Down-home cooking with a twist is what led a full audience of weekday workers to attend Central Market’s cooking school session on Tuesday, featuring Lou Lambert, owner and chef of Lambert’s Downtown Barbecue, Jo’s, Lambert’s Steaks, Seafood, and Whiskey, and Dutch’s Burgers & Beer.
The experienced Fort Worth chef and author of the newly released Big Ranch, Big City cookbook is on a promotional tour of Central Markets in Texas. Not limited to recipes alone, Lambert’s book shares why he got into cooking on top of the stories behind the recipes.
“I never wanted to throw a bunch of recipes together to say I did a cookbook,” Lambert says. Even the photography in the book shows more than food alone—which let me say, is more than enough to hold the attention of most. It shows Lambert at home in classic, ranch-style Texas scenery where he found his love of cooking.
The end result is more than a compilation of ingredients and instructions, but an explanation of what food means to this local chef. Even the title tells readers where Lambert got his starts—“Big Ranch” from his childhood growing up in West Texas and “Big City” from his time at the Culinary Institute of America and other various cooking experiences including time working with Wolfgang Puck.
Jump for more.This seventh-generation Texan walked into the classroom like a true ranch chef dressed in scuffed work boots, jeans rolled up at the cuff, and an apron to a room full of adults torn between watching Lambert enter the room and flipping through their new copy of Big Ranch, Big City.
His class lasted two and a half hours, but it felt like no time at all as he guided the more than 40 audience members in how to make grilled chicken sausage with Parmesan and sun-dried tomatoes, seafood posole verde with gulf shrimp and crab, salt- and pepper-crusted prime rib of beef with roasted garlic horseradish cream with a wild mushroom ragout, ricotta spinach gratin, and finally griddled lemon pound cake with brandied peaches.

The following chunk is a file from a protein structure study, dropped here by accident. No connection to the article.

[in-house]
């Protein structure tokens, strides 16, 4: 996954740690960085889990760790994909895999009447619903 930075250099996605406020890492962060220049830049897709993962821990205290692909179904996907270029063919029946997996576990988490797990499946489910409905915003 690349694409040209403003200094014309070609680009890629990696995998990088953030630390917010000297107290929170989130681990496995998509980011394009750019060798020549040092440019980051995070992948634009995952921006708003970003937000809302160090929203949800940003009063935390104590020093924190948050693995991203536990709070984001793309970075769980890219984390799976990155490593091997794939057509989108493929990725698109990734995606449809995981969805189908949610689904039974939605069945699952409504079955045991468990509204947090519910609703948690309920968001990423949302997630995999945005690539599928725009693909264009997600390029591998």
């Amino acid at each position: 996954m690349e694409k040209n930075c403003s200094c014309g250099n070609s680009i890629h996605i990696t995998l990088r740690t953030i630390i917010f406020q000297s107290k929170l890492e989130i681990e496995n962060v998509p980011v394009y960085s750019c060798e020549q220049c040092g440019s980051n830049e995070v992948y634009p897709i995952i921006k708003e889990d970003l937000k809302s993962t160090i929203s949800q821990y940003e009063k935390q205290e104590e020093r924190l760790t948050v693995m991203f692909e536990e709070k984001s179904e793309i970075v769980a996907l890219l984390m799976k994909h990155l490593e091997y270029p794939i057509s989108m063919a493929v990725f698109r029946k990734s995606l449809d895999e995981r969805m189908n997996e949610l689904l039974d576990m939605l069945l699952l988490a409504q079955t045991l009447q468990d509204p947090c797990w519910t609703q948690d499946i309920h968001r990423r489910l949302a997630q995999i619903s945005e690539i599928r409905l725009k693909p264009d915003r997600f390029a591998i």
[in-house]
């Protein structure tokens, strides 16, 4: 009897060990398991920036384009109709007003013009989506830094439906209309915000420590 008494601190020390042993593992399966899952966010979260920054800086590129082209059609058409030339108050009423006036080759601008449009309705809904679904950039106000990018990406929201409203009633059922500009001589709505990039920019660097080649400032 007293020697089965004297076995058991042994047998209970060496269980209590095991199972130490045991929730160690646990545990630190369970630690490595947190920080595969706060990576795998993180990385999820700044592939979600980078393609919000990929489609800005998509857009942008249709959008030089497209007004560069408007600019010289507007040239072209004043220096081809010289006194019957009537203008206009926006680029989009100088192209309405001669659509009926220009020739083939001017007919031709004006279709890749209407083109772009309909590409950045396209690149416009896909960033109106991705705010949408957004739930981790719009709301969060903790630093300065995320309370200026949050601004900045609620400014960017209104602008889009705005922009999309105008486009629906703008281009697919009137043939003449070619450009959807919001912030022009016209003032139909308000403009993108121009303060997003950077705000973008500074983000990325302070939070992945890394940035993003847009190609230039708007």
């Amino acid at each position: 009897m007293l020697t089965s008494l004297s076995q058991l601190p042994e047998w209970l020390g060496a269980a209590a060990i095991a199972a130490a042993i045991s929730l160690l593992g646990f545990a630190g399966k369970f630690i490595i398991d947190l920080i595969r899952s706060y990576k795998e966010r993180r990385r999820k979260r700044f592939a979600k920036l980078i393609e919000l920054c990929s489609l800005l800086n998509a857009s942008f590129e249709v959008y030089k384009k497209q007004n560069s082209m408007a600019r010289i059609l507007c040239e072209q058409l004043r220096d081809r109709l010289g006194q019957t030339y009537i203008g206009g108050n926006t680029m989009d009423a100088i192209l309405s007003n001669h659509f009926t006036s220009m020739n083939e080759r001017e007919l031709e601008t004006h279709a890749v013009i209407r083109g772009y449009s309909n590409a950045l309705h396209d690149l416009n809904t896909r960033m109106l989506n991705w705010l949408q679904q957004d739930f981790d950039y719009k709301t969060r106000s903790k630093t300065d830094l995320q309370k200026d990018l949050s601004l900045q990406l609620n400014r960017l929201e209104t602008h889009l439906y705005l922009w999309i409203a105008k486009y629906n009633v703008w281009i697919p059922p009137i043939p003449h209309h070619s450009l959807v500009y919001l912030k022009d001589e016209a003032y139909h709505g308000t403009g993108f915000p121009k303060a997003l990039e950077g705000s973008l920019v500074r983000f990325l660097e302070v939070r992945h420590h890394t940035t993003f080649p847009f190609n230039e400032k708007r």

This was an instructional class only, which I was glad for when he started making sausage. He actually started with solid chunks of meat, ground them, then fed them through sausage casing. If you’ve never seen it done before, let me tell you, it isn’t for the faint of heart or easy of stomach.
Despite some scrunched faces through sausage making, the audience stayed attentive through the entire instruction with what I can only assume were involuntary “ooohhsss” and “aahhhhsss.” I can only imagine what despair people outside the classroom were going through smelling the food but not being able to eat it.
Hopefully they weren’t too distraught because the sights and smells of the class can be recreated. The intent of the book, like Lambert’s class, is not only about how to cook food, but where he learned the recipe and an explanation of why it works the way it does.
The pictures alone were more than enough to make my mouth water, but smelling the food was an unearthly experience. To top it all off, Lambert broke down recipes of things I never thought I’d be able to cook—see: anything more complex than toast—and gave me inspiration to try to make sausage from scratch and prime rib at home.
Lambert’s philosophy is simple. “If you can understand how it works then you don’t need a recipe, instead you can use it as more of a guideline.”
Big Ranch, Big City is the first book from Lambert, but this chef has so many dessert recipes that he says a second book—on desserts only—is already in the works.